Monday, December 30, 2013

Facts about proposed monument in Dona Ana County

by Jim Harbison

The environmentalists are ecstatic that Senators Udall and Heinrich have introduced SB 1805, the Organ Mountains-Desert Peaks National Monument Act. Their bill will put more than 498,000 acres of public land under the more stringent control of the federal government.

Our TVs and airwaves have been inundated with ads touting the many virtues of this act and how it will suddenly make Las Cruces a tourist Mecca. These ads are well done and have convinced the public that restricting 25 percent of the county land is necessary. Who paid for these high-priced ads still remains a mystery since the sponsoring organizations don't appear to have the financial resources to fund them.

I hate to be the bearer of bad news, but the proponents of this national monument have omitted some of the relevant facts about its impacts. They claim that 88 new jobs will be created even though they cannot define them; add $7.4 million in new economic activity; add $562,000 in new state and local tax revenue; and increase tourism by 40 percent. I will not dispute these fairy-tale claims even if I doubt their validity.

While they all sound fantastic, unfortunately the proponents have not been totally honest with the public and provided them an accurate picture of what the monument will do to Dona Ana County and our local economy. They failed to tell you what this monument will cost the county in terms of jobs, economic activity, and tax revenue.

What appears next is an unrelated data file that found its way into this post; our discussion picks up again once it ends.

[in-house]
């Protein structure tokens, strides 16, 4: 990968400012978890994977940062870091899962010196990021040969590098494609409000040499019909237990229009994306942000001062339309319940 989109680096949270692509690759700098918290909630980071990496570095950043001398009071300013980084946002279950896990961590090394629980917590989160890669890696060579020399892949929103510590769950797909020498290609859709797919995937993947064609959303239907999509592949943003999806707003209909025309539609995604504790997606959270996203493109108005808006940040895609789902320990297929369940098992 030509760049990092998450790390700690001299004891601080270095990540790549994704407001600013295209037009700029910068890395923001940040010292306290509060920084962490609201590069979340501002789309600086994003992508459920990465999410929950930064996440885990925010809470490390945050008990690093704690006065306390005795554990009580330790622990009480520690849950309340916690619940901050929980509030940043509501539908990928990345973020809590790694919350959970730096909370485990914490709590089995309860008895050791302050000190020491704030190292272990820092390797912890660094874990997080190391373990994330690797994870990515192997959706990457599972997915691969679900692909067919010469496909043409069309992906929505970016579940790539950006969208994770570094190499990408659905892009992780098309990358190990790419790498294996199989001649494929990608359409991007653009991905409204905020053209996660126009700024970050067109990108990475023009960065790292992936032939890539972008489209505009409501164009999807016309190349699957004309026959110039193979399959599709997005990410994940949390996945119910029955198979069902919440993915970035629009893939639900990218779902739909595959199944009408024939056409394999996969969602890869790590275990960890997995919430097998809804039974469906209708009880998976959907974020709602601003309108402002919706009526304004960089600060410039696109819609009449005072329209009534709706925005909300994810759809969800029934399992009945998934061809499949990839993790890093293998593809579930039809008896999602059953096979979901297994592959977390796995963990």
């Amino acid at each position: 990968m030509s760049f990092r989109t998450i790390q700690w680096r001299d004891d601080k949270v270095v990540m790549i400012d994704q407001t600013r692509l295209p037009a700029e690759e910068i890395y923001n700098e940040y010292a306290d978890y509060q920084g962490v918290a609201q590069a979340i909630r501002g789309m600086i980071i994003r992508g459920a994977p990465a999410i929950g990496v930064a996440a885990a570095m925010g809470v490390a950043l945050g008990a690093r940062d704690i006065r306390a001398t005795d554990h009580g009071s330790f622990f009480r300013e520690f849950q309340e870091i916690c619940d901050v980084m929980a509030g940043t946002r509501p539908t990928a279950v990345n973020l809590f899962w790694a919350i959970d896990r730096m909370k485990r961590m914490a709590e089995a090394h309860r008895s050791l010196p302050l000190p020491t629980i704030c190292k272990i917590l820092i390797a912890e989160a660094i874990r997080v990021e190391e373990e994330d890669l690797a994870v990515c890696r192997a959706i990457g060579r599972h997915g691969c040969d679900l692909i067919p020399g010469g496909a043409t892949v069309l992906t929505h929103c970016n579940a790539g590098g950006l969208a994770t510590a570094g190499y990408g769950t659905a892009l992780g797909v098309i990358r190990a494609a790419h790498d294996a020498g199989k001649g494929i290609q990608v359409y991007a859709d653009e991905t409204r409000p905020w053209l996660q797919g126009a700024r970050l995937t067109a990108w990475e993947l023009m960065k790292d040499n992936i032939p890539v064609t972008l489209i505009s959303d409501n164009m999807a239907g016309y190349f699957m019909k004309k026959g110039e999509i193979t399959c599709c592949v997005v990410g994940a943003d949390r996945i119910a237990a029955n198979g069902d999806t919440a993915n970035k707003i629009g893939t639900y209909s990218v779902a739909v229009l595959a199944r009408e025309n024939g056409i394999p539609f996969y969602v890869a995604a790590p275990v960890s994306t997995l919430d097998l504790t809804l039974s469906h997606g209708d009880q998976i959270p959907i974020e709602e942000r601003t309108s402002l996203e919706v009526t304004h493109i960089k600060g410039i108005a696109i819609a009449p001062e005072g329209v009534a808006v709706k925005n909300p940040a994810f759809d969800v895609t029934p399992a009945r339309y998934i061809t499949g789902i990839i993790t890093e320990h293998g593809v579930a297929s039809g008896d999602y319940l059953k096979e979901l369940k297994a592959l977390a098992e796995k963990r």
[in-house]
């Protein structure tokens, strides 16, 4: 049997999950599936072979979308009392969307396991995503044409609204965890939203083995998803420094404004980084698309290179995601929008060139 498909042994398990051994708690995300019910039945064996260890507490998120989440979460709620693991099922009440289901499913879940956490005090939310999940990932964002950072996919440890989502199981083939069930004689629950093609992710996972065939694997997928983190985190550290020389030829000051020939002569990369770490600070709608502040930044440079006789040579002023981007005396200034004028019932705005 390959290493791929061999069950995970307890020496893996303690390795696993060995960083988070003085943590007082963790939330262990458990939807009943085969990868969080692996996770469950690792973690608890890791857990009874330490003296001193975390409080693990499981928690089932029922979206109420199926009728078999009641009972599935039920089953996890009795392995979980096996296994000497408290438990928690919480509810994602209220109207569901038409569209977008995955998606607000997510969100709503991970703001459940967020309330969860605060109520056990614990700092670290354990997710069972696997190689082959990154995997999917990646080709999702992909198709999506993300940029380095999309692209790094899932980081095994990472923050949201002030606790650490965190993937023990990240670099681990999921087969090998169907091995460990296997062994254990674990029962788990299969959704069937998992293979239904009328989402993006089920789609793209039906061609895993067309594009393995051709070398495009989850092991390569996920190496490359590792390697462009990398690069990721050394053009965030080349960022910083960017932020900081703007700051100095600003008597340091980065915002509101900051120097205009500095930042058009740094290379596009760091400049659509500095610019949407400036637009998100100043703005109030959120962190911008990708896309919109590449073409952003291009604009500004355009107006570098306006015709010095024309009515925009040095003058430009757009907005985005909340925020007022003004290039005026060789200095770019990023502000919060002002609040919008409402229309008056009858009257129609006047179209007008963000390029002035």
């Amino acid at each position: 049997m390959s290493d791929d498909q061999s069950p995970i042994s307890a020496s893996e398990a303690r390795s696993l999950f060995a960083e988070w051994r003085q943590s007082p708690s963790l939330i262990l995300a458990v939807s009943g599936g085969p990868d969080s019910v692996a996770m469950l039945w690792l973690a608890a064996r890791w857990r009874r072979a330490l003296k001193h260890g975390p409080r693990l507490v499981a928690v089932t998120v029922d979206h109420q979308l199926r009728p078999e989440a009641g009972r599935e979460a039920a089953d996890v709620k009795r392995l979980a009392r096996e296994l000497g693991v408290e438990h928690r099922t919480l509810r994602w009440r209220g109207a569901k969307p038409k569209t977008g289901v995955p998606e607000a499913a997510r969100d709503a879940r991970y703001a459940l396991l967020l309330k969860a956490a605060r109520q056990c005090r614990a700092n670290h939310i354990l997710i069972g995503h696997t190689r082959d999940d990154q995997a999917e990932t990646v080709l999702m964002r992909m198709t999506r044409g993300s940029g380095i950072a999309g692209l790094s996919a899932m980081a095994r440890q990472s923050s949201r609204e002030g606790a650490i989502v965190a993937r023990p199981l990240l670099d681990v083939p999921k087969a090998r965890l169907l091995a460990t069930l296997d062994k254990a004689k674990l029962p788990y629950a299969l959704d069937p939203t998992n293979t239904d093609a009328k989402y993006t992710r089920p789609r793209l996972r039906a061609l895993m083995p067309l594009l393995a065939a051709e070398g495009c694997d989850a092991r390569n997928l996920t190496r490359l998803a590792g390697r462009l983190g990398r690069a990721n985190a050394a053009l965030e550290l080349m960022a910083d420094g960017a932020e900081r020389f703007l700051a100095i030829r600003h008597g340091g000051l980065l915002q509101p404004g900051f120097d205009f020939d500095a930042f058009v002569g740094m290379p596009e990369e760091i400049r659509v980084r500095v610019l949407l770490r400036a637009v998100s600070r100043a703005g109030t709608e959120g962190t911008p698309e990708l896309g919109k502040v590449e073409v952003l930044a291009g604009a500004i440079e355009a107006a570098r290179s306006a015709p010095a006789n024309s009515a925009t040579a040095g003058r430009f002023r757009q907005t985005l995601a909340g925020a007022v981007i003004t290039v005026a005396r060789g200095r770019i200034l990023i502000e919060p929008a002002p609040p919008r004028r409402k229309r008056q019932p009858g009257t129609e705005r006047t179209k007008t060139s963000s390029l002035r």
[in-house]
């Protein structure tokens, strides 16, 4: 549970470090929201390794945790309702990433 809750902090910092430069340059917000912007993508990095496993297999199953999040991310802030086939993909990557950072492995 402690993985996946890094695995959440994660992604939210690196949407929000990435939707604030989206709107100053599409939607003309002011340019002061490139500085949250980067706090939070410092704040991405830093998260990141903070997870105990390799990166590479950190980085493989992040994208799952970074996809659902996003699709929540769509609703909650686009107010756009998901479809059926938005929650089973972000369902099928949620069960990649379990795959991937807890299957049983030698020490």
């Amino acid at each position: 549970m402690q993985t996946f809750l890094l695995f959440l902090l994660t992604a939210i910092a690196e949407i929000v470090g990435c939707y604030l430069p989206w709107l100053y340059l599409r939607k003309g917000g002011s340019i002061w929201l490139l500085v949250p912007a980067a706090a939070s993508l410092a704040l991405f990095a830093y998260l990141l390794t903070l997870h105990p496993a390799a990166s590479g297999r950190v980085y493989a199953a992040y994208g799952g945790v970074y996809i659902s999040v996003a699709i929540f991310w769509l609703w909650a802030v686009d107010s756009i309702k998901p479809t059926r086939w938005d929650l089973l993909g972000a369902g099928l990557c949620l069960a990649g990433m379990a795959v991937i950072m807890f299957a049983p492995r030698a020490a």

There are currently in excess of 4,000 jobs in the natural resources, mining, and agricultural sectors in the county. Over 82 percent of the county land is for cattle grazing and we are ranked No. 5 in the state for cattle inventory and No. 3 for market value of livestock, poultry and their products. Livestock represents 57 percent of the agricultural products sold in the county.

This monument will directly impact 41 BLM grazing allotments valued at $19.46 million and over 14,000 cows and calves valued at more than $12 million. The destruction of the majority of the county's beef cattle industry alone will result in a potential loss of over $31 million in economic value, cost hundreds of ranching related jobs, and adversely impact the local economy and tax base.

Proponents of the monument claim grazing rights will be maintained. My comment to that is "If you like your grazing permit, you can keep it. Period". This represents another government promise that has routinely been broken.

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